Crowdfunding experiences, especially in the cultural field, have expanded in an unthinkable manner in the last few years. This phenomenon is linked to the major transformation of the Internet in many aspects of social, economic and political activity. Together with private and commercial production, new spaces for production and social exchange have been created. However, it is crucial to verify the degree to which these new spaces of technical and economic feasibility find the right results in social return and its practices. Does the rise in crowdfunding in the cultural field represent a new-shared production or is it merely a fragile and precarious reformulation of the sector? By analysing the activities of several crowdfunding platforms this article answers these questions and proposes four dimensions to study the social return and public value of crowdfunding. We conclude that crowdfunding not only incorporates innovation to the well-established intermediary dynamics of the cultural sector, but can also reproduce the institutional rules and status quo.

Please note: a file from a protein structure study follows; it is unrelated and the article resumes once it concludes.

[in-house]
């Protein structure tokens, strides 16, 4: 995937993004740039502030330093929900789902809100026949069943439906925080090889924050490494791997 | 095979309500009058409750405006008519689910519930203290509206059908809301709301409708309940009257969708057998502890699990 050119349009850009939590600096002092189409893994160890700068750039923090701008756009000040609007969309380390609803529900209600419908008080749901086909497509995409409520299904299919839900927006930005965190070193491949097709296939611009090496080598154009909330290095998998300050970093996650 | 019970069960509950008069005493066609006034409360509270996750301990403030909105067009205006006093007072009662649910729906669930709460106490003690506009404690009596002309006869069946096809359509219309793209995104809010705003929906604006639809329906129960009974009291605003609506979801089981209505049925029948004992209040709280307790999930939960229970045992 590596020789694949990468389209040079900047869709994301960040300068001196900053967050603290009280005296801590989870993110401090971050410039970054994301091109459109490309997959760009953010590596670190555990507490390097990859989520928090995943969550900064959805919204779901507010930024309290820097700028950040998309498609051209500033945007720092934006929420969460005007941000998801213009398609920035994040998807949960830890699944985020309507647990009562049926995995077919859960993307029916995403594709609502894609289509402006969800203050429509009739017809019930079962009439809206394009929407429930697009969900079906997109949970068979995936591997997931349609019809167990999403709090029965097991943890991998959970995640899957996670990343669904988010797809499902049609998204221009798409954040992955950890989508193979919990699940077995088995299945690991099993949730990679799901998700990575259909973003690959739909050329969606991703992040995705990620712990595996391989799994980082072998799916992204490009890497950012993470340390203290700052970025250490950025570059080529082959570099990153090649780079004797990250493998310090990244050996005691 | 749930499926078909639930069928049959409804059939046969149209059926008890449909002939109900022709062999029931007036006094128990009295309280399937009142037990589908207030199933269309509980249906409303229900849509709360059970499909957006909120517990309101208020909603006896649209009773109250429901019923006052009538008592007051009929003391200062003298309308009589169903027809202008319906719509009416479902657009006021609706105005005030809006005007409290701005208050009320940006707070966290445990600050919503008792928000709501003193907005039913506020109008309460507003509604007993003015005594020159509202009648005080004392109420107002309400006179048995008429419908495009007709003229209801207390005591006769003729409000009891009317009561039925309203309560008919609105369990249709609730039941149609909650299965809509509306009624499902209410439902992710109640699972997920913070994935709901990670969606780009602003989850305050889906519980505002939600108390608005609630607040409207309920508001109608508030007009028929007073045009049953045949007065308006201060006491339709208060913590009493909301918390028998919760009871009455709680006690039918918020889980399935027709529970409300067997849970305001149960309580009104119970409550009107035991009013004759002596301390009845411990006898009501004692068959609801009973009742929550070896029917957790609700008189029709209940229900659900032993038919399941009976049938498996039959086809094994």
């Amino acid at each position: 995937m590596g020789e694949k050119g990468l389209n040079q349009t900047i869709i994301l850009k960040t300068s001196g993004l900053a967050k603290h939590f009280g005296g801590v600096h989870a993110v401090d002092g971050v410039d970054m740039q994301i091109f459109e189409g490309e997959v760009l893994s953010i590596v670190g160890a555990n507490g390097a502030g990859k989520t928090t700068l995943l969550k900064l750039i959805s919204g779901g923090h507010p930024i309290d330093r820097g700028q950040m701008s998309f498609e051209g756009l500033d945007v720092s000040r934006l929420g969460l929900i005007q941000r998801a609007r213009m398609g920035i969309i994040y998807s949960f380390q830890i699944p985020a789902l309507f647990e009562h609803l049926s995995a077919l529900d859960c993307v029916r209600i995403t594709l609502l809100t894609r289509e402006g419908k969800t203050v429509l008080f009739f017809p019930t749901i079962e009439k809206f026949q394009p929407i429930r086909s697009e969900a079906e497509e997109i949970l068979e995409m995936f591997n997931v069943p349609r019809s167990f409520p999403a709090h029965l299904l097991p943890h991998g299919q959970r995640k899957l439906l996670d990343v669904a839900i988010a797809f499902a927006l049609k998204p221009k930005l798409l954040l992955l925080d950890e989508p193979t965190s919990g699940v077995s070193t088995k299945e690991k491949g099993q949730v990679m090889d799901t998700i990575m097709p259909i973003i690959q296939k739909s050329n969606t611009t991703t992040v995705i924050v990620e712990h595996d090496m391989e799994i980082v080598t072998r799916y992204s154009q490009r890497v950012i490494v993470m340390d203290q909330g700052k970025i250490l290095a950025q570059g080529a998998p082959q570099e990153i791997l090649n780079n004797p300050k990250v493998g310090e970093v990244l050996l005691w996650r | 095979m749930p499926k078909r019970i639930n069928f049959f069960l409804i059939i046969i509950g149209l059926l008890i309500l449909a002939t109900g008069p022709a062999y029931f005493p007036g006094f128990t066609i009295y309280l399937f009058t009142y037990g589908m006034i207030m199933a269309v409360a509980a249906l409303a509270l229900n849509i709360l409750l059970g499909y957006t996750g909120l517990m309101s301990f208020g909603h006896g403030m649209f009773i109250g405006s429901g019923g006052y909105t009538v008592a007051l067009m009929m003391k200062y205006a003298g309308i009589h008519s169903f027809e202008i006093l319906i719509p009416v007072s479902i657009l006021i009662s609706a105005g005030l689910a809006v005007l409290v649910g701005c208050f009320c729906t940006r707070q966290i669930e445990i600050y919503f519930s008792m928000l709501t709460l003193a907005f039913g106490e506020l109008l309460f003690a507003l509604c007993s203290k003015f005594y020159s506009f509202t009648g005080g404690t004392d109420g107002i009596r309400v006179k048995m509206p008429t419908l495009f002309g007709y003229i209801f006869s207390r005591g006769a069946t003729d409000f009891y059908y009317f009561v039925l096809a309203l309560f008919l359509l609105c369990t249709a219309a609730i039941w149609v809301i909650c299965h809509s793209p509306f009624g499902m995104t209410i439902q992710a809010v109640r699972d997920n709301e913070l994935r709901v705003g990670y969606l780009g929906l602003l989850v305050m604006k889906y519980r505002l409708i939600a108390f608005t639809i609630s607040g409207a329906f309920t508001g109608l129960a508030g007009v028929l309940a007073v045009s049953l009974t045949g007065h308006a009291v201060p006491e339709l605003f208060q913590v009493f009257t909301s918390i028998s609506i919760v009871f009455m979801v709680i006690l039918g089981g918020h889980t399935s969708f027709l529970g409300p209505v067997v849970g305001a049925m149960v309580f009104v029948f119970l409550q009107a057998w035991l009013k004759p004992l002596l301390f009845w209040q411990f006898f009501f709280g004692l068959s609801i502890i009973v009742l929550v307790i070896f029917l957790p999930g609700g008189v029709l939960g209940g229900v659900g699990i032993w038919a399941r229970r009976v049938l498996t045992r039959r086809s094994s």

|Translated title of the contribution||The rise of crowdfunding in the cultural field. A new architecture for shared production or simply a reformulation of fragility and precariousness?|
|Publication status||Published - 2019|